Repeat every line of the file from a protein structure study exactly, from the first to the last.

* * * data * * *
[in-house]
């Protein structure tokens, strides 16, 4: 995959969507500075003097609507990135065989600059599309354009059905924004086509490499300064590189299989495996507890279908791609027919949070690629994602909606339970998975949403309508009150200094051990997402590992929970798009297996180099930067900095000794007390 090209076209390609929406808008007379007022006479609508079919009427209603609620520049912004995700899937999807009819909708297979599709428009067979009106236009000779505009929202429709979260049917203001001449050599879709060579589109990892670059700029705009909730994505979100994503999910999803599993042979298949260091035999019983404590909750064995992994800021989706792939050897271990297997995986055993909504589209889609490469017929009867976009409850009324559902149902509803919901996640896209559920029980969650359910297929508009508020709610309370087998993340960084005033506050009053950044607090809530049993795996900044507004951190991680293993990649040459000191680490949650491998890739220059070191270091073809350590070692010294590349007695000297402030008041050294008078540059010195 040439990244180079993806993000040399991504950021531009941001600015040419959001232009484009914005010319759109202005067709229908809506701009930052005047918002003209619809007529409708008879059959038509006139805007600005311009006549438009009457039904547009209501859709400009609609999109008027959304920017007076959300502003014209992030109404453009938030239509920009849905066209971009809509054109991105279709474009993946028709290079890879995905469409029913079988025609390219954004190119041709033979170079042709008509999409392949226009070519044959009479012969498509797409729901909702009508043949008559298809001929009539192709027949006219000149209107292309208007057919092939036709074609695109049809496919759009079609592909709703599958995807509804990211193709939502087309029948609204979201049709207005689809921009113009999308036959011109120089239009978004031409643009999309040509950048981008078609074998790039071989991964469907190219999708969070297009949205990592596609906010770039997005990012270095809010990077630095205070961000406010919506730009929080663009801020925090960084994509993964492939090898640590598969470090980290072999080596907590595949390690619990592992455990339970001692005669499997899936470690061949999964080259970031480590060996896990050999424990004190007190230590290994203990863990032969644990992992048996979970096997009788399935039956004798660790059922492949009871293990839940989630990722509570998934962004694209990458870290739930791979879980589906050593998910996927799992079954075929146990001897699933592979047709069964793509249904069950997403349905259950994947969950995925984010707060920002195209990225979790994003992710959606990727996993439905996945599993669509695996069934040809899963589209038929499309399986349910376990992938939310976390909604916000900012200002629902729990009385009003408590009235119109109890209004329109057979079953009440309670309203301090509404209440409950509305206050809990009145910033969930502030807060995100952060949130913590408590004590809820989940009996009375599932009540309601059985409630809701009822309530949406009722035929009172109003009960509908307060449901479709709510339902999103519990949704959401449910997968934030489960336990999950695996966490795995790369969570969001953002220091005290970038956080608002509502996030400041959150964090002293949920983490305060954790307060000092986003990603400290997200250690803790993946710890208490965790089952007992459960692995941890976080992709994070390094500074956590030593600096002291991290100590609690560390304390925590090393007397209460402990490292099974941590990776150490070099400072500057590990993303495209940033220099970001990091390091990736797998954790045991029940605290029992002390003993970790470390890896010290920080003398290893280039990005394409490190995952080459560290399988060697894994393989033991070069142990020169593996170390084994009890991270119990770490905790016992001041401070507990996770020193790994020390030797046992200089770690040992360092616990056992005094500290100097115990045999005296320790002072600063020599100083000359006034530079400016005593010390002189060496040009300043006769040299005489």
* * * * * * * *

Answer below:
[in-house]
């Protein structure tokens, strides 16, 4: 995959969507500075003097609507990135065989600059599309354009059905924004086509490499300064590189299989495996507890279908791609027919949070690629994602909606339970998975949403309508009150200094051990997402590992929970798009297996180099930067900095000794007390 090209076209390609929406808008007379007022006479609508079919009427209603609620520049912004995700899937999807009819909708297979599709428009067979009106236009000779505009929202429709979260049917203001001449050599879709060579589109990892670059700029705009909730994505979100994503999910999803599993042979298949260091035999019983404590909750064995992994800021989706792939050897271990297997995986055993909504589209889609490469017929009867976009409850009324559902149902509803919901996640896209559920029980969650359910297929508009508020709610309370087998993340960084005033506050009053950044607090809530049993795996900044507004951190991680293993990649040459000191680490949650491998890739220059070191270091073809350590070692010294590349007695000297402030008041050294008078540059010195 040439990244180079993806993000040399991504950021531009941001600015040419959001232009484009914005010319759109202005067709229908809506701009930052005047918002003209619809007529409708008879059959038509006139805007600005311009006549438009009457039904547009209501859709400009609609999109008027959304920017007076959300502003014209992030109404453009938030239509920009849905066209971009809509054109991105279709474009993946028709290079890879995905469409029913079988025609390219954004190119041709033979170079042709008509999409392949226009070519044959009479012969498509797409729901909702009508043949008559298809001929009539192709027949006219000149209107292309208007057919092939036709074609695109049809496919759009079609592909709703599958995807509804990211193709939502087309029948609204979201049709207005689809921009113009999308036959011109120089239009978004031409643009999309040509950048981008078609074998790039071989991964469907190219999708969070297009949205990592596609906010770039997005990012270095809010990077630095205070961000406010919506730009929080663009801020925090960084994509993964492939090898640590598969470090980290072999080596907590595949390690619990592992455990339970001692005669499997899936470690061949999964080259970031480590060996896990050999424990004190007190230590290994203990863990032969644990992992048996979970096997009788399935039956004798660790059922492949009871293990839940989630990722509570998934962004694209990458870290739930791979879980589906050593998910996927799992079954075929146990001897699933592979047709069964793509249904069950997403349905259950994947969950995925984010707060920002195209990225979790994003992710959606990727996993439905996945599993669509695996069934040809899963589209038929499309399986349910376990992938939310976390909604916000900012200002629902729990009385009003408590009235119109109890209004329109057979079953009440309670309203301090509404209440409950509305206050809990009145910033969930502030807060995100952060949130913590408590004590809820989940009996009375599932009540309601059985409630809701009822309530949406009722035929009172109003009960509908307060449901479709709510339902999103519990949704959401449910997968934030489960336990999950695996966490795995790369969570969001953002220091005290970038956080608002509502996030400041959150964090002293949920983490305060954790307060000092986003990603400290997200250690803790993946710890208490965790089952007992459960692995941890976080992709994070390094500074956590030593600096002291991290100590609690560390304390925590090393007397209460402990490292099974941590990776150490070099400072500057590990993303495209940033220099970001990091390091990736797998954790045991029940605290029992002390003993970790470390890896010290920080003398290893280039990005394409490190995952080459560290399988060697894994393989033991070069142990020169593996170390084994009890991270119990770490905790016992001041401070507990996770020193790994020390030797046992200089770690040992360092616990056992005094500290100097115990045999005296320790002072600063020599100083000359006034530079400016005593010390002189060496040009300043006769040299005489």